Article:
Keto Pizza Dough For Anti-Diabetes Warriors

By David Lillard

Remember when dietary fat was our mortal enemy? So food companies started loading up foods with sugar and carbohydrates so that they would taste like, well, food?

That’s the way I was eating back in June 2013 when I found myself in the ER having a stent implanted into my right coronary artery. At the time I’d been running three to five miles a day and eating what was considered a healthy diet. My weight hadn’t changed much since I’d graduated high school in 1978. What’s up with that, I asked.

I was otherwise healthy; the doctor administering a follow-up stress test said, “Go climb a mountain. You’re fine. Follow all the orders.”

“You should stop eating meat and dairy,” was one of the first orders issued. “Maybe not altogether, but mostly. And eat mostly grains and legumes, like the pyramid,” he said referring to the USDA recommendations.

So I embraced a largely vegetarian and vegan way of eating. I never completely gave up eating flesh, but I restricted it to a few times a week. I did, however, take the advice of nearly eliminating sugar from my life. Gone were my Sunday night brownie sundaes, the tray of which I typically finished off on Tuesday — making for three nights of brownies.

I tried to follow all the new rules.

Learn to manage stress. Check. Breathing, meditation, sledge hammer — nothing like demolition work to help 
with stress!

Learn to sleep. Check. I went from getting five hours a night to eight. Sleep is good.

Cut back on dessert. Check. Not only were brownies gone, so too the bedtime Cap’n Crunch or Cocoa Krispies. After a couple months, they were long forgotten. Forever. Now it’s just the occasional pies I bake. No other sugar.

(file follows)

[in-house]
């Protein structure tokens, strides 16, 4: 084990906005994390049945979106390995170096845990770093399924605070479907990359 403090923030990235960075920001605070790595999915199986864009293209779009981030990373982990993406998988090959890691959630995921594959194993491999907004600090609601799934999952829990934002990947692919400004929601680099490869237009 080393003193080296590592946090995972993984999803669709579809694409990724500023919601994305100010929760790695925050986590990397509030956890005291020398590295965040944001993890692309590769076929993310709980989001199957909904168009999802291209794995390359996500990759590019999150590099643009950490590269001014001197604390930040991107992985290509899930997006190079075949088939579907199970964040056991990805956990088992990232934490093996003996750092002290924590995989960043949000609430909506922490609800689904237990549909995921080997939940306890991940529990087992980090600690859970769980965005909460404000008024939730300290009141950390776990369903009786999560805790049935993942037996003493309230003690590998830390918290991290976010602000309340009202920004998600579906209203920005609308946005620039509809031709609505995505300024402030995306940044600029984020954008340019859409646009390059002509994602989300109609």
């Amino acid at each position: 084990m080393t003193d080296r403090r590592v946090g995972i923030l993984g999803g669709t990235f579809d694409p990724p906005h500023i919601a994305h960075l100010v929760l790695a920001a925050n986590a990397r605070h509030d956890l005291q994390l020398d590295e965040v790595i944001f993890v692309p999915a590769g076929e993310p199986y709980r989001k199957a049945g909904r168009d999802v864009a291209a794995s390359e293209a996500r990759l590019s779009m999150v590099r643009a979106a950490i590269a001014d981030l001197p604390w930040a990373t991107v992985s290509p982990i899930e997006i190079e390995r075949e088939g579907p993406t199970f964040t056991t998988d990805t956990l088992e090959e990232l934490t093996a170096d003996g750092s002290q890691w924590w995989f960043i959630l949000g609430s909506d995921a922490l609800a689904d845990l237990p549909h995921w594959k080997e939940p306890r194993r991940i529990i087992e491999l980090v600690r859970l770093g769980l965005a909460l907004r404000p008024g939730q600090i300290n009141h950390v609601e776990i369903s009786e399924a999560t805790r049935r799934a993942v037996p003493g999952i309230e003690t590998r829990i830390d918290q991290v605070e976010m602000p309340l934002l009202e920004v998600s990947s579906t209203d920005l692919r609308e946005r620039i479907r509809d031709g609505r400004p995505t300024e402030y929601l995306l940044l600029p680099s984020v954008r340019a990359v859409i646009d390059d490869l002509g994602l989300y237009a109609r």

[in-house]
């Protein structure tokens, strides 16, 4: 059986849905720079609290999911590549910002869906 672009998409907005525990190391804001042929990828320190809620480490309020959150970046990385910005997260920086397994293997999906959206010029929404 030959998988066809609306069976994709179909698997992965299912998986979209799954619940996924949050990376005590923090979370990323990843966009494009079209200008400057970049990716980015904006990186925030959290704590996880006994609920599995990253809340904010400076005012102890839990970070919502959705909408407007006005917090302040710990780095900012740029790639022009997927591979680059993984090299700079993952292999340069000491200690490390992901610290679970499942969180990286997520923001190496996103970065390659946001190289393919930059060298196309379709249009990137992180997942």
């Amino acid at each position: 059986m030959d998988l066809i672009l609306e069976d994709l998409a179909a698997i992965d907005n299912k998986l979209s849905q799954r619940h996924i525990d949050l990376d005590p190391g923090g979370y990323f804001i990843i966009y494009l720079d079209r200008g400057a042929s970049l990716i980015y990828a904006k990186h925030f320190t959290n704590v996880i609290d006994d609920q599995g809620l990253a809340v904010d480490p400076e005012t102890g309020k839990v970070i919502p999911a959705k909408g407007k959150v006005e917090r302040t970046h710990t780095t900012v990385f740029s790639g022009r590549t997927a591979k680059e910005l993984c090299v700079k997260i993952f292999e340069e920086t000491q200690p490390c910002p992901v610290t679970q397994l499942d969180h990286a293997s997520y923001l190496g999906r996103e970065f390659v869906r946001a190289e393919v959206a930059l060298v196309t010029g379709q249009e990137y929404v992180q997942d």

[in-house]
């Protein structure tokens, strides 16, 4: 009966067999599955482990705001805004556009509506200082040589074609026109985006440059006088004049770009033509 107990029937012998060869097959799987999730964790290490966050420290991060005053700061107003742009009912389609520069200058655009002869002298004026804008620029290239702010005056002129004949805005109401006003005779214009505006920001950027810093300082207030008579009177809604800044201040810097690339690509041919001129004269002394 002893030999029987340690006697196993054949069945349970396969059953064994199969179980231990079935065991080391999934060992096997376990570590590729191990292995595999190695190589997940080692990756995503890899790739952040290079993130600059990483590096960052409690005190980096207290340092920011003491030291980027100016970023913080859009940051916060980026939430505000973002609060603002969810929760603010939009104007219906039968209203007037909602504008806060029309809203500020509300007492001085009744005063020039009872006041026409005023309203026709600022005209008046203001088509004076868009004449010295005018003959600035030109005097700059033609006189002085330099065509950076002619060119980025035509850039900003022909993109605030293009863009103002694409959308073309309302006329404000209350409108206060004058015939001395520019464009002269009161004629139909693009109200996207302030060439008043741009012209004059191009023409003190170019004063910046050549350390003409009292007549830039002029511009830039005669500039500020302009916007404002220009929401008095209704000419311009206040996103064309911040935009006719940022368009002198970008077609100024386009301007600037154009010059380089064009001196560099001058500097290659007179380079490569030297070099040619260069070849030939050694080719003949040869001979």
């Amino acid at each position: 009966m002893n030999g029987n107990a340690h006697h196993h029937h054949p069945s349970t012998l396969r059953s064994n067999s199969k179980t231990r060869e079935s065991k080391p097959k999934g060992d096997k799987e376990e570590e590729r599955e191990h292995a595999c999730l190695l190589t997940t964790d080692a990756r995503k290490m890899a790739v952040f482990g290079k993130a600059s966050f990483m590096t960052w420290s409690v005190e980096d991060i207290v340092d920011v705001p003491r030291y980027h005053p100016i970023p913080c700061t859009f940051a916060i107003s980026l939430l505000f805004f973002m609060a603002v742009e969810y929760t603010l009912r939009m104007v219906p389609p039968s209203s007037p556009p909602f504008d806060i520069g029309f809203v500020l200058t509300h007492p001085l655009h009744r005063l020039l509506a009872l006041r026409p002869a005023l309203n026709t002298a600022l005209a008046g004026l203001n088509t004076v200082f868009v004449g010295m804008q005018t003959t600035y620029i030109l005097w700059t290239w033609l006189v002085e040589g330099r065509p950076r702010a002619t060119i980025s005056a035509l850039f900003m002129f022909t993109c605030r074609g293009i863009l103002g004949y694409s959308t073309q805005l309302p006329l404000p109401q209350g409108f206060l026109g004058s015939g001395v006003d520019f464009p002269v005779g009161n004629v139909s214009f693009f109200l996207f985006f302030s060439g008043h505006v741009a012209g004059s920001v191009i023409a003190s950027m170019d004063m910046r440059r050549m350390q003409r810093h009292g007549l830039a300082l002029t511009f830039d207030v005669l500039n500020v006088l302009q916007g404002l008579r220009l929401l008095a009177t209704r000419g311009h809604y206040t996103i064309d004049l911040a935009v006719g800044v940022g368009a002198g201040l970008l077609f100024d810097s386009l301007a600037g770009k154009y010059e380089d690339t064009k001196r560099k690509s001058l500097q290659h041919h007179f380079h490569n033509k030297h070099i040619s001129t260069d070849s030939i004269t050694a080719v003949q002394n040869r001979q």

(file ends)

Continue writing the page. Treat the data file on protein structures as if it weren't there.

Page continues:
Eat a high carbohydrate diet. Check. I ate whole grains, lots of them, whole wheat pasta — a.k.a. cardboard — dense rye bread, lentil beans, navy beans, cannellini beans, lima beans (my fave), pinto beans, you get it. Beans. I don’t mean processed carbs. My ho ho days, ring dings — all of it, gone. I mean whole food carbs. I’d hit 30 grams of fiber by mid afternoon.

I watched veggie flicks over and over. I read the China Study and watched the Forks Over Knives movie. I watched all kinds of films about high-carb, low-fat, vegan living. 

You’re killing yourself

Fast forward. It’s 2023. 
I have no complaints about my plant-based diet. 
I love veggies and fruit. I love to grill some meat and make it last all week. 
I’m good. 

So you can imagine my surprise when, at my intake appointment with a new doc in January, the doc says to me after I get my finger pricked, “What are doing to manage your diabetes?”

My what?

Apparently there is this thing called A1C, short for, “Have I mentioned the three to five miles a day and following the dietary guidelines the way gulls follow a garbage truck?” Mine was higher than modern medicine — the people who were coaching me to my demise in the first place — wanted it to be. Not diabetic. Pre-diabetic is the term. 

I told the doc what I eat, which is what medical science told me to eat. There are a lot of beans involved. Nuts, seeds; I eat like the nuthatches and chickadees I feed in winter. And the rest of it. 

“You’re killing yourself,” the doc says, maybe not in those words but pretty much. “Way too many carbs.” I was eating healthy foods, but too much of it. It’s like eating sugar at every meal. Sugar? Beans and whole grains are sugar? 
Chemically, yes.

Have you ever seen Phineas and Ferb? Their sister Candis does this thing: But, but, but. But, but, but. That’s what I said. But I was told to get 65 percent of my calories